Sept. 7, 2010— -- In their new book, "The Grand Design," physicists Stephen Hawking and Len Mlodinow tackle the ultimate meaning of life questions: why does the universe behaves the way it does and why do we exist? One theory the two have ruled on is that God had nothing to do with it.
Read an excerpt of the book below and head to the "GMA" Library to find more good reads.
From Chapter 1: The Mystery of Being
Until the advent of modern physics it was generally thought that all knowledge of the world could be obtained through direct observation, that things are what they seem, as perceived through our senses.
But the spectacular success of modern physics, which is based upon concepts such as Feynman's that clash with everyday experience, has shown that that is not the case. The naive view of reality therefore is not compatible with modern physics. To deal with such paradoxes we shall adopt an approach that we call model-dependent realism.
It is based on the idea that our brains interpret the input from our sensory organs by making a model of the world. When such a model is successful at explaining events, we tend to attribute to it, and to the elements and concepts that constitute it, the quality of reality or absolute truth. But there may be different ways in which one could model the same physical situation, with each employing different fundamental elements and concepts.
If two such physical theories or models accurately predict the same events, one cannot be said to be more real than the other; rather, we are free to use whichever model is most convenient.
In the history of science we have discovered a sequence of better and better theories or models, from Plato to the classical theory of Newton, to modern quantum theories. It is natural to ask: Will this sequence eventually reach an end point, an ultimate theory of the universe, that will include all forces and predict every observation we can make, or will we continue forever finding better theories, but never one that cannot be improved upon?
We do not yet have a definitive answer to this question, but we now have a candidate for the ultimate theory of everything, if indeed one exists, called M-theory.
M-theory is the only model that has all the properties we think the final theory ought to have, and it is the theory upon which much of our later discussion is based.
M-theory is not a theory in the usual sense. It is a whole family of different theories, each of which is a good description of observations only in some range of physical situations. It is a bit like a map. As is well known, one cannot show the whole of the earth's surface on a single map.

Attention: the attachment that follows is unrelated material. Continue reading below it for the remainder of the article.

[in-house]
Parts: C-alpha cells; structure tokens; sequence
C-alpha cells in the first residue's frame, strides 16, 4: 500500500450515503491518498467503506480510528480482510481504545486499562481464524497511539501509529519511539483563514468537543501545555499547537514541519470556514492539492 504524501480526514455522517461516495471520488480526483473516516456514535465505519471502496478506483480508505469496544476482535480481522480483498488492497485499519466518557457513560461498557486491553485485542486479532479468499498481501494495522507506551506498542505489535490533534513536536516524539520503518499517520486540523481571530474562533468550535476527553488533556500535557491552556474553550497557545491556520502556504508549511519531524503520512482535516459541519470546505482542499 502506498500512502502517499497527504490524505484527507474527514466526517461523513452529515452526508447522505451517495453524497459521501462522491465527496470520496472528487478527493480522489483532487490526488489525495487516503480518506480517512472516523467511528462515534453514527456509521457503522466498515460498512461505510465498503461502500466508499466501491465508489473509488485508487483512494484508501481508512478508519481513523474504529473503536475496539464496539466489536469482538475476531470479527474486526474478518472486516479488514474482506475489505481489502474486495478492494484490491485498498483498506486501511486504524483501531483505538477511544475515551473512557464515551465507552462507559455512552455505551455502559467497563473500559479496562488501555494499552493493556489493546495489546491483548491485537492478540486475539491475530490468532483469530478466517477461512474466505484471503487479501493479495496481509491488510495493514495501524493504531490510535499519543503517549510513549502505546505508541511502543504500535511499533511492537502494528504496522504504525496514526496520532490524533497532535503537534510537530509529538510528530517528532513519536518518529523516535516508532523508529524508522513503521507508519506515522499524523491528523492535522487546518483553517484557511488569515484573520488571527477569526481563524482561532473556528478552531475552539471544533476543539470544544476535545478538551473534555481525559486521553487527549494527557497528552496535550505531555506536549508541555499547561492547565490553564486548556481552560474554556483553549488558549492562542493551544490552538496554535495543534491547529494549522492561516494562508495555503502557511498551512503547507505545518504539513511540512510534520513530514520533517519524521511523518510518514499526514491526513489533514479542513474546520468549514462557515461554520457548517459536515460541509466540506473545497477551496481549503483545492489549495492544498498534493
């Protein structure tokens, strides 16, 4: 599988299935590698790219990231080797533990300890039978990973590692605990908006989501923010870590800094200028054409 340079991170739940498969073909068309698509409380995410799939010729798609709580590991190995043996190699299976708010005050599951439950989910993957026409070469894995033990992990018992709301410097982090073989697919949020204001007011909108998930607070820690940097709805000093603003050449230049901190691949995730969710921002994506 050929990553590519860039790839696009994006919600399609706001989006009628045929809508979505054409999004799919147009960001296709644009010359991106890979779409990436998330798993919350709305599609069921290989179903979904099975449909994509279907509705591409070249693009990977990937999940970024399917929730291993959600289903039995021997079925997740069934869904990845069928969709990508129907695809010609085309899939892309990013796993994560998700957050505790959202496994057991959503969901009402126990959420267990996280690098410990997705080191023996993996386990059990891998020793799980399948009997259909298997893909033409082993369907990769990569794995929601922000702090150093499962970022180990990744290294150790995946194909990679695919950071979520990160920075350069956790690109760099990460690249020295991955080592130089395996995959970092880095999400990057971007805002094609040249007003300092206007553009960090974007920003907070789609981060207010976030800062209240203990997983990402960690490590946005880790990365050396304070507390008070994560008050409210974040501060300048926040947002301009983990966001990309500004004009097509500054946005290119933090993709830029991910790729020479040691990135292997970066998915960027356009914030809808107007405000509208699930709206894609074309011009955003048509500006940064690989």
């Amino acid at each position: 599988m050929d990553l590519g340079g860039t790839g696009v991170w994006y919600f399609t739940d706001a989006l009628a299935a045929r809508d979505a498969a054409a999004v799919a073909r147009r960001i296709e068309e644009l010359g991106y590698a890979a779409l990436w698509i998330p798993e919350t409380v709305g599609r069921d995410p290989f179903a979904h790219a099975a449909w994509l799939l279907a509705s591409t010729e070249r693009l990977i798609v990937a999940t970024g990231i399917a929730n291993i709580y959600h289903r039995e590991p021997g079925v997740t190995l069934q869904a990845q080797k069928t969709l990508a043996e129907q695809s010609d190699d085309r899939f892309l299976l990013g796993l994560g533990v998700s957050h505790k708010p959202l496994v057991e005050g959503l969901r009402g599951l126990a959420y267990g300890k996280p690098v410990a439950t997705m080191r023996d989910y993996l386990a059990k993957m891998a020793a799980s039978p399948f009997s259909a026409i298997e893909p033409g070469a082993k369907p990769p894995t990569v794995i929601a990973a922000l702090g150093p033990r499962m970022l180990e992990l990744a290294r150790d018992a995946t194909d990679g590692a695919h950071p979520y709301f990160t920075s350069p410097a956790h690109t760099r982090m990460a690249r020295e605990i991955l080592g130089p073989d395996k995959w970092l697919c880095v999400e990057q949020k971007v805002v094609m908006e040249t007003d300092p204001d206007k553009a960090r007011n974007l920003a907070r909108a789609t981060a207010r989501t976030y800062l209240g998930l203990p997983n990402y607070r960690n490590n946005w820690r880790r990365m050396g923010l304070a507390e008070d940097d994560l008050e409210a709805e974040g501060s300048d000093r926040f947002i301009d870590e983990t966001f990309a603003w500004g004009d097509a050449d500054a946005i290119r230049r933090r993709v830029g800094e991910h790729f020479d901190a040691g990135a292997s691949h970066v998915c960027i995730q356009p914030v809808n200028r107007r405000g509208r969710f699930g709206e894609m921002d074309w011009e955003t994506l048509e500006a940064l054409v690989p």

The usual Mercator projection used for maps of the world makes areas appear larger and larger in the far north and south and doesn't cover the North and South Poles. To faithfully map the entire earth, one has to use a collection of maps, each of which covers a limited region.
The maps overlap each other, and where they do, they show the same landscape. M-theory is similar. The different theories in the M-theory family may look very different but they can all be regarded as aspects of the same underlying theory.
They are versions of the theory that are applicable only in limited ranges -- for example, when certain quantities such as energy are small. Like the overlapping maps in a Mercator projection, where the ranges of different versions overlap, they predict the same phenomena. But just as there is no flat map that is a good representation of the earth's entire surface, there is no single theory that is a good representation of observations in all situations.
We will describe how M-theory may offer answers to the question of creation. According to M-theory, ours is not the only universe. Instead, M-theory predicts that a great many universes were created out of nothing.
Their creation does not require the intervention of some supernatural being or god. Rather, these multiple universes arise naturally from physical law. They are a prediction of science.
Each universe has many possible histories and many possible states at later times, that is, at times like the present, long after their creation. Most of these states will be quite unlike the universe we observe and quite unsuitable for the existence of any form of life.
Only a very few would allow creatures like us to exist. Thus our presence selects out from this vast array only those universes that are compatible with our existence. Although we are puny and insignificant on the scale of the cosmos, this makes us in a sense the lords of creation.
To understand the universe at the deepest level, we need to know not only how the universe behaves, but why.
Why is there something rather than nothing?
Why do we exist?
Why this particular set of laws and not some other?
This is the Ultimate Question of Life, the Universe and Everything. We shall attempt to answer it in this book. Unlike the answer given in "The Hitchhiker's Guide to the Galaxy", ours won't be simply, "42."